||Wednesday, January 2
Crouch out to be a complete QB against Miami
By Gene Wojciechowski
ESPN The Magazine
PASADENA, Calif. -- There's a chance that Thursday night's Rose Bowl game will be the last time Heisman winner Eric Crouch ever utters the word, "hut," again, unless, of course, he joins the Peace Corps, the cast of "Survivor," or the Toronto Argonauts roster. That's because Crouch plays quarterback at Nebraska, which to NFL scouts is like playing piano in a marching band -- it doesn't translate well.
Nebraska coaches insist they run a multiple offense. And they do, much in the same way Pizza Hut makes a nice peppercorn steak. Crouch had more rushes than pass completions in 11 of the Corhuskers' 12 games this season. He had more rushes than pass attempts in seven of the 12 games.
All of this leaves Crouch a tiny bit wistful. Nebraska is in the national championship game partly because of its scorched-earth rushing offense. And Crouch didn't win a Heisman because of his arm (not one 200-yard passing performance in the last 28 games), but because of his legs, which accounted for 1,115 yards, 18 touchdowns and an ESPY-quality run against Missouri that is Husker legend.
But mention Miami quarterback Ken Dorsey, whom Crouch got to know during the week on the Heisman circuit, and the Nebraska QB allows himself a small what-if moment.
"It'd be fun to drop back and throw the football every play like [Dorsey] does," says Crouch.
Dorsey doesn't exactly chuck it all the time, but it must seem like it to Crouch, who had 129 fewer pass attempts than the Hurricanes' star. You get the feeling that just once Crouch would like to run to the sideline and find Steve Spurrier standing there with some bodacious series of pass plays all coached up and ready to go.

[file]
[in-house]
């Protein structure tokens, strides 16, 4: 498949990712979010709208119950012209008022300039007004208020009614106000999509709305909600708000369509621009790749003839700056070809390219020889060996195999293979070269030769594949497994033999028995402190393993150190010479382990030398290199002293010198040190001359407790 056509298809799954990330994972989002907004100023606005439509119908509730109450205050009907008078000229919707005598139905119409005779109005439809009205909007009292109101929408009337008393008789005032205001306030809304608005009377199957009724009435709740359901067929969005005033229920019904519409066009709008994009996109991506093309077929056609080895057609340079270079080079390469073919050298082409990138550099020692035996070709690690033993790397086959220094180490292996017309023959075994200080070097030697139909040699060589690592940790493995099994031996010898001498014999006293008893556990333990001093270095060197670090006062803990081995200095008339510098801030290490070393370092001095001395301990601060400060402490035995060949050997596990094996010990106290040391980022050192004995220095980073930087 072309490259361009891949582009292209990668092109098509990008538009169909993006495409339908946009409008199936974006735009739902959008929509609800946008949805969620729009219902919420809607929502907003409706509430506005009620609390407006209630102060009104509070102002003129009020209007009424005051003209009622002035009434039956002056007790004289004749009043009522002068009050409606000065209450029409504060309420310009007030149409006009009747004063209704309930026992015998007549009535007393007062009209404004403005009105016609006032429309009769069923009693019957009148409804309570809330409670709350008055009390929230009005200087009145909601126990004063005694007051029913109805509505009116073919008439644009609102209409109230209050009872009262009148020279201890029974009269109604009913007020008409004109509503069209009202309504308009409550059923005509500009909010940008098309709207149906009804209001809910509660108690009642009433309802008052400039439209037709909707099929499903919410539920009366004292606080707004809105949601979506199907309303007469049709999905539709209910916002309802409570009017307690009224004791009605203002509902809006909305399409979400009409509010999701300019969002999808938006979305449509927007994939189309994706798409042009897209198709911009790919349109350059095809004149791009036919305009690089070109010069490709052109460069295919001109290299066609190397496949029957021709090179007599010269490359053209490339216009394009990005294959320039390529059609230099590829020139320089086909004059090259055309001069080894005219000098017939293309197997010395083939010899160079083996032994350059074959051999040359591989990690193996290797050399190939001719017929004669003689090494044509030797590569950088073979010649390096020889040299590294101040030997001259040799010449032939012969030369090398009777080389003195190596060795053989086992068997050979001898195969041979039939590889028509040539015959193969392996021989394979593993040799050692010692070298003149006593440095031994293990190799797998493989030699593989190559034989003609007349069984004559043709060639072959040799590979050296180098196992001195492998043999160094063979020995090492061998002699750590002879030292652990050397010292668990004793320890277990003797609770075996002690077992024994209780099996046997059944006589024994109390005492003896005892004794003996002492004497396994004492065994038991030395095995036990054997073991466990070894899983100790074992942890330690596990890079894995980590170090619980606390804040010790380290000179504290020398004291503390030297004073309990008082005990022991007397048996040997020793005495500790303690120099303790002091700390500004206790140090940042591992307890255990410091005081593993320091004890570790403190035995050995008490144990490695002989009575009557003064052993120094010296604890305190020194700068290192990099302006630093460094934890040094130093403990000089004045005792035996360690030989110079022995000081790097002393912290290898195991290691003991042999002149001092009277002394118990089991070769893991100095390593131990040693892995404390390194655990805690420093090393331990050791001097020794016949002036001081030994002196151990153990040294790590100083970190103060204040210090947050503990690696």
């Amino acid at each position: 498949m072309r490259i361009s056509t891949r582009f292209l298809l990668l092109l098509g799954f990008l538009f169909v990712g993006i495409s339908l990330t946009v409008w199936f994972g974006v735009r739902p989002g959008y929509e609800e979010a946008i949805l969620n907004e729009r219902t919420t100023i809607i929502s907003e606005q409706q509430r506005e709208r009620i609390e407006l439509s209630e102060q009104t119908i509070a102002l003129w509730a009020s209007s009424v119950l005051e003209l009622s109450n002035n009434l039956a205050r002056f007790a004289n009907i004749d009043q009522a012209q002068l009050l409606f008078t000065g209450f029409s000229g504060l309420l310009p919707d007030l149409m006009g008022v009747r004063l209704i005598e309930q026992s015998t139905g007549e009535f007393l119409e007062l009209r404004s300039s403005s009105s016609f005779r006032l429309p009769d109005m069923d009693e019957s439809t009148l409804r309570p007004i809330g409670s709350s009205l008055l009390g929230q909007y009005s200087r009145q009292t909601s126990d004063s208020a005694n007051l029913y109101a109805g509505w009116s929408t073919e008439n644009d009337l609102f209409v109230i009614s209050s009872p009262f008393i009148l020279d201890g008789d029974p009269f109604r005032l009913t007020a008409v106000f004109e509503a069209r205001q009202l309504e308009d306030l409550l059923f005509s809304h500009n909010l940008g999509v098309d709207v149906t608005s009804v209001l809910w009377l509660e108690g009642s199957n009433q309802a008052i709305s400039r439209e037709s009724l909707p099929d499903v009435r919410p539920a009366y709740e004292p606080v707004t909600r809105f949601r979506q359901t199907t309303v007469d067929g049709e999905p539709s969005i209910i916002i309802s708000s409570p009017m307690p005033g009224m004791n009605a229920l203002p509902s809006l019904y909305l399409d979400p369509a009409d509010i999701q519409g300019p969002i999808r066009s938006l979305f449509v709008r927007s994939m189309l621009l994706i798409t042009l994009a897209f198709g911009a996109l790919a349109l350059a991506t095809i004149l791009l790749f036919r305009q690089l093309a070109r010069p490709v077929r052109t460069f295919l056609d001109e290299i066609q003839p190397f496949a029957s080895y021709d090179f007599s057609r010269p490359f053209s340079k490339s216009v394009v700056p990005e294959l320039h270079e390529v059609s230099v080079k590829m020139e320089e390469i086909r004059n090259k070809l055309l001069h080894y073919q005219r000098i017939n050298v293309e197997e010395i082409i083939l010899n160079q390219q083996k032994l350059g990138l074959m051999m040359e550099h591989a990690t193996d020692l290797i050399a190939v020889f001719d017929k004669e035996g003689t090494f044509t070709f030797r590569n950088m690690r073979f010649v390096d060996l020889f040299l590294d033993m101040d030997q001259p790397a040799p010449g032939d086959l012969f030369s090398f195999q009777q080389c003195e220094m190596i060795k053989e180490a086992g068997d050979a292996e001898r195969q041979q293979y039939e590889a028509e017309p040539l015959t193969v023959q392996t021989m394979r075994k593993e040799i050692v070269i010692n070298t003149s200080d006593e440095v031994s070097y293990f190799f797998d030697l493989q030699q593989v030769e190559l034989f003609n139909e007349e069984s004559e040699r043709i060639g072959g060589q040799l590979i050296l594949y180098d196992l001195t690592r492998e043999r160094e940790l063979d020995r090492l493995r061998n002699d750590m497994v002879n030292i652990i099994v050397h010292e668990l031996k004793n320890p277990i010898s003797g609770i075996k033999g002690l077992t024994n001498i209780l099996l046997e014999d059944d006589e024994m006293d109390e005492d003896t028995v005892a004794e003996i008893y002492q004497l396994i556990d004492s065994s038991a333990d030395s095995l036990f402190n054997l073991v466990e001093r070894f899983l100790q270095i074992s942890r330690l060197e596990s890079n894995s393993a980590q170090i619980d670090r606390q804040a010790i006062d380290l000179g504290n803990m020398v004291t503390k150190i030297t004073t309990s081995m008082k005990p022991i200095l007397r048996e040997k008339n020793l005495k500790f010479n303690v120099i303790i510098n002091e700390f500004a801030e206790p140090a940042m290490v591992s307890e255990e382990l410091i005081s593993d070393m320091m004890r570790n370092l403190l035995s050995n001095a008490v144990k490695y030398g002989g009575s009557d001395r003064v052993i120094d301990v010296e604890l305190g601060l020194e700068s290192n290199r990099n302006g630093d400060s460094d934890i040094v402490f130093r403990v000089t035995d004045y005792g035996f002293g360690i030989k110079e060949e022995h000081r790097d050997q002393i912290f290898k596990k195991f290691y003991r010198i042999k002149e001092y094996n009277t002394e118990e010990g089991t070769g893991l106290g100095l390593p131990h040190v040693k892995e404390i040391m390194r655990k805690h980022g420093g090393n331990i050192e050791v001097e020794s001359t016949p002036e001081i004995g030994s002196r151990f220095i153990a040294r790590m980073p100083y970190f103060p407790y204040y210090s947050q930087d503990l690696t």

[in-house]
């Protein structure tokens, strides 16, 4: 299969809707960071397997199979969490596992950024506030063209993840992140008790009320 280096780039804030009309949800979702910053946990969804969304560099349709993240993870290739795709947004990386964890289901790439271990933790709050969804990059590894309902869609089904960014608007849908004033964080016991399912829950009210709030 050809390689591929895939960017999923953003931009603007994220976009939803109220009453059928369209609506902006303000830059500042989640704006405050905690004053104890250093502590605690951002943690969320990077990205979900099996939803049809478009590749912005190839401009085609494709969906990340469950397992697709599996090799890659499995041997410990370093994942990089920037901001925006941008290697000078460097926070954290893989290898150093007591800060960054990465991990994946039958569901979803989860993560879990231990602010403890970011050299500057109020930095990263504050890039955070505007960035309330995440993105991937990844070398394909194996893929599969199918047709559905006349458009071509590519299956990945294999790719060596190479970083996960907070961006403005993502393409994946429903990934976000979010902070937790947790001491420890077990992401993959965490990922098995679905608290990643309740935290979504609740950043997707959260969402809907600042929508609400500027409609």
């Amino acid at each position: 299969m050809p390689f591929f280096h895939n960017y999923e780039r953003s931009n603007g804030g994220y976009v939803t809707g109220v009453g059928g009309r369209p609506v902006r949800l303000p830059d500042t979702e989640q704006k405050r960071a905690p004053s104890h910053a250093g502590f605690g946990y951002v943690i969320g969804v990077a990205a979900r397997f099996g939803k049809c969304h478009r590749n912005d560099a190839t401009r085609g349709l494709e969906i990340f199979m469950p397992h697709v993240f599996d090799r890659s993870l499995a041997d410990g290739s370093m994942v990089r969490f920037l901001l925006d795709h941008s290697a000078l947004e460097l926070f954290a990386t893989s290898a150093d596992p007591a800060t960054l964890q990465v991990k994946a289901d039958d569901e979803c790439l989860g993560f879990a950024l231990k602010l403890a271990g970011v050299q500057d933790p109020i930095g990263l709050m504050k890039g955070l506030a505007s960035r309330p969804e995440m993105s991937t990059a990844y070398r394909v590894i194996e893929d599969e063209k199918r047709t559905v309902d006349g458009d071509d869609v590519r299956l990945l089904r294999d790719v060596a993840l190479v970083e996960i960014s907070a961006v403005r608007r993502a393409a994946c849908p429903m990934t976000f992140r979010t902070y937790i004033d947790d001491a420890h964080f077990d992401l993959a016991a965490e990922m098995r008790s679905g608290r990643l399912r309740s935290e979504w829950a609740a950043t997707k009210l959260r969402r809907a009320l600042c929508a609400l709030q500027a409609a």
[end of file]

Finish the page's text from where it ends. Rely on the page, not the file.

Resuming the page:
Instead, Crouch gets the diesel-fueled Big Red Machine and lots of plays that begin with the words, "power blast." And that's fine, mostly because Crouch runs those plays to suitable-for-framing perfection. The Big 12 Conference is littered with defensive ends who had their ankles broken by Crouch dekes and fakes.
Crouch is sure to be invited to the Senior Bowl or the Hula Bowl, the annual NFL meat markets where players are evaluated by every coaching and scouting staff in the league. But what do you do with a guy who is listed at 6-1, 200 pounds and throws the ball as often as Joe Paterno changes jobs? Does he switch to defensive back? To wide receiver? To tailback? To kick returner? After all, he is considered the third-fastest player on the Cornhusker team, tougher than a cafeteria-made chicken fried steak, and smart enough to make any position change.
"I'm going to stick with quarterback," he says. "I believe in myself, in throwing the football."
Does the NFL -- or even Dorsey's team, for that matter -- believe he can do it, though?
The Hurricanes have enough speed on defense to create problems for Nebraska's option attack. That means Crouch might have to do the semi-unthinkable at NU: throw to win.
"I see it everyday and I know what he's capable of doing," says Nebraska tight end Tracey Wistrom. "If you tried to make a highlight video of him, you'd need three or four tapes to do it."
Back in 1997, when Nebraska beat Tennessee in the Orange Bowl, Crouch, then a redshirt freshman, pretended to be UT quarterback Peyton Manning for the Huskers' scout team. "And I think he did a better job than Manning did," says Husker offensive tackle Dave Volk.
Four years later Volk's opinion of Crouch hasn't changed.
"He's as good a throwing quarterback as he is a running quarterback," he says.
We'll see. Miami gave up the fewest points and intercepted the most passes in Division I-A. If Crouch can do what he, Wistrom and Volk say he can do -- pitch and catch when it counts -- then the already considerable legacy of Nebraska's latest Heisman winner grows even more. If he can't, then the Hurricanes win the national championship and Crouch will have to reduce his NFL vocabulary by one word.
Gene Wojciechowski is a senior writer for ESPN The Magazine. E-mail him at firstname.lastname@example.org.
Coker the right man for Miami